'Talking' brain found better at math

Aug. 29, 2012 at 6:42 PM   |   0 comments

DALLAS, Aug. 29 (UPI) -- Mathematical calculation requires the two sides of the brain to "talk" to each other, U.S. scientists say, and the stronger the talk, the better the outcome.

The research sheds light on the neural basis of human math abilities and suggests possible help for those who suffer from dyscalculia -- an inability to understand and manipulate numbers, the University of Texas at Dallas reported Wednesday.

Previous brain imaging studies have shown the right parietal region is primarily involved in basic quantity processing -- like how many socks are in a dresser drawer -- while the left parietal region is involved in more precise numerical operations like addition and subtraction.

Scientists had long wondered if the two hemispheres working together could improve math performance, and the new study suggests they can, researchers said.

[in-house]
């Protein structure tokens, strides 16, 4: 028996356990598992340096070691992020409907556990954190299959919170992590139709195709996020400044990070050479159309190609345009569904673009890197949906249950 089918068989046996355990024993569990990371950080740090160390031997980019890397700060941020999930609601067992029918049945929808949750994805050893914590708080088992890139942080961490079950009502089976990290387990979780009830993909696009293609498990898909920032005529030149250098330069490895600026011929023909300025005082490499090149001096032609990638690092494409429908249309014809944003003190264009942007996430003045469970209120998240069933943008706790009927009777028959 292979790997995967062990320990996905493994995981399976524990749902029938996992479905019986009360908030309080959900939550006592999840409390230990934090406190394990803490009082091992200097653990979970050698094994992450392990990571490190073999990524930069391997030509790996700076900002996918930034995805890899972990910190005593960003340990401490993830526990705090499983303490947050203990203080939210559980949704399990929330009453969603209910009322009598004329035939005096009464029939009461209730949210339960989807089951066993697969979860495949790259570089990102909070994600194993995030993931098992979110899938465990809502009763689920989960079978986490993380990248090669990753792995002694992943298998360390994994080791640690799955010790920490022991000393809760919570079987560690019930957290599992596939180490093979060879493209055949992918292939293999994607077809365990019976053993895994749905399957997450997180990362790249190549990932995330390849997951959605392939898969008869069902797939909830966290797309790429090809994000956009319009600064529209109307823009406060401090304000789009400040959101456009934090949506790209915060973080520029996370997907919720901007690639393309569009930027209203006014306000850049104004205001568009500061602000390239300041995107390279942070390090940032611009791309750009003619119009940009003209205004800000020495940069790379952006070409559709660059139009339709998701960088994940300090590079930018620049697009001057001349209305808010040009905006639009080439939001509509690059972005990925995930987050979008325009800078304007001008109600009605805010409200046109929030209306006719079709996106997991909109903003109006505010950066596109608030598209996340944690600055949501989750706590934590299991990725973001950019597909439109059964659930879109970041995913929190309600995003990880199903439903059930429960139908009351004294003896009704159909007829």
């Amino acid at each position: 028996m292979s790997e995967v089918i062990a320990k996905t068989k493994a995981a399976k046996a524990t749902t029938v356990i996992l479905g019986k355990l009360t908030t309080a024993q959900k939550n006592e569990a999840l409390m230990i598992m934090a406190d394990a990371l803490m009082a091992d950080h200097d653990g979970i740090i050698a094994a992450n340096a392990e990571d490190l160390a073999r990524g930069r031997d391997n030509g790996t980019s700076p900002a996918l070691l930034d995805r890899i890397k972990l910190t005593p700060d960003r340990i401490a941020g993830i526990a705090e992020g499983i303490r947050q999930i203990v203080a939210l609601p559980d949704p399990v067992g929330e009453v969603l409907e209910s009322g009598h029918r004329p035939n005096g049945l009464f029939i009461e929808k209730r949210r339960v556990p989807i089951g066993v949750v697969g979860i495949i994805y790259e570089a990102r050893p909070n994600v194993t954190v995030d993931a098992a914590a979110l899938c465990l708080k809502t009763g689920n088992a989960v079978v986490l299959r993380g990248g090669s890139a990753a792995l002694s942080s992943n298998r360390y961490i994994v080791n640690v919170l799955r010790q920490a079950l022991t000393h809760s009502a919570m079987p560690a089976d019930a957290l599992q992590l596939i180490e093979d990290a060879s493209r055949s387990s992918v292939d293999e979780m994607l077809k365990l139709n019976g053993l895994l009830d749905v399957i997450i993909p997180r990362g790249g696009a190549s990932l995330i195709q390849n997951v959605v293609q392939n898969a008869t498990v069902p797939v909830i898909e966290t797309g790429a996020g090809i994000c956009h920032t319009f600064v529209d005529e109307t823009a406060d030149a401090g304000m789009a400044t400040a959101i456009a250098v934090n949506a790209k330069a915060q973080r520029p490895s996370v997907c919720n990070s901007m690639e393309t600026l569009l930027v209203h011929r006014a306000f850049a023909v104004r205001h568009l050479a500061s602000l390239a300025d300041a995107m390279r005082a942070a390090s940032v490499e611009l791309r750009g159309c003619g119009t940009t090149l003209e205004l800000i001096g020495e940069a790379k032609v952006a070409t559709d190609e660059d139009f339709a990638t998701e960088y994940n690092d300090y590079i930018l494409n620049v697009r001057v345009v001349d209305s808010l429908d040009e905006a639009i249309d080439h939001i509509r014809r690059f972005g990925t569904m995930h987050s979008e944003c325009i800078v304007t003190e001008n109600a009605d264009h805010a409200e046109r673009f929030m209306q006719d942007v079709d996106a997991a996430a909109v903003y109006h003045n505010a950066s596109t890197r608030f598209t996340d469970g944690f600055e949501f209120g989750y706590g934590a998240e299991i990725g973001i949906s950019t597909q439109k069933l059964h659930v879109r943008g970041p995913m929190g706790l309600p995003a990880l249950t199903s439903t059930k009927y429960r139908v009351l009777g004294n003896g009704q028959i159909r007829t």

The researchers analyzed brain scans of volunteers as they first performed a simple quantity estimation of objects and then performed simple arithmetic tasks.

While the researchers detected the usual left-right task management, they also found communication between the left and right hemispheres increased significantly during the arithmetic tasks compared with the number-counting task.

And people who exhibited the strongest connection between hemispheres were the fastest at solving the addition and subtraction problems.

Disrupted or inefficient neural communication between the hemispheres may contribute to the impaired math abilities seen in dyscalculia, the numerical equivalent of dyslexia, the researchers said.

"If such a causal link exists," lead researcher Joonkoo Park said, "one very interesting avenue of research would be to develop training tasks to enhance parietal connectivity and to test whether they improve numerical competence."

Such training might help develop math ability in children and could also help older adults whose arithmetic skills begin to falter as a normal part of age-related cognitive decline, the researchers said.

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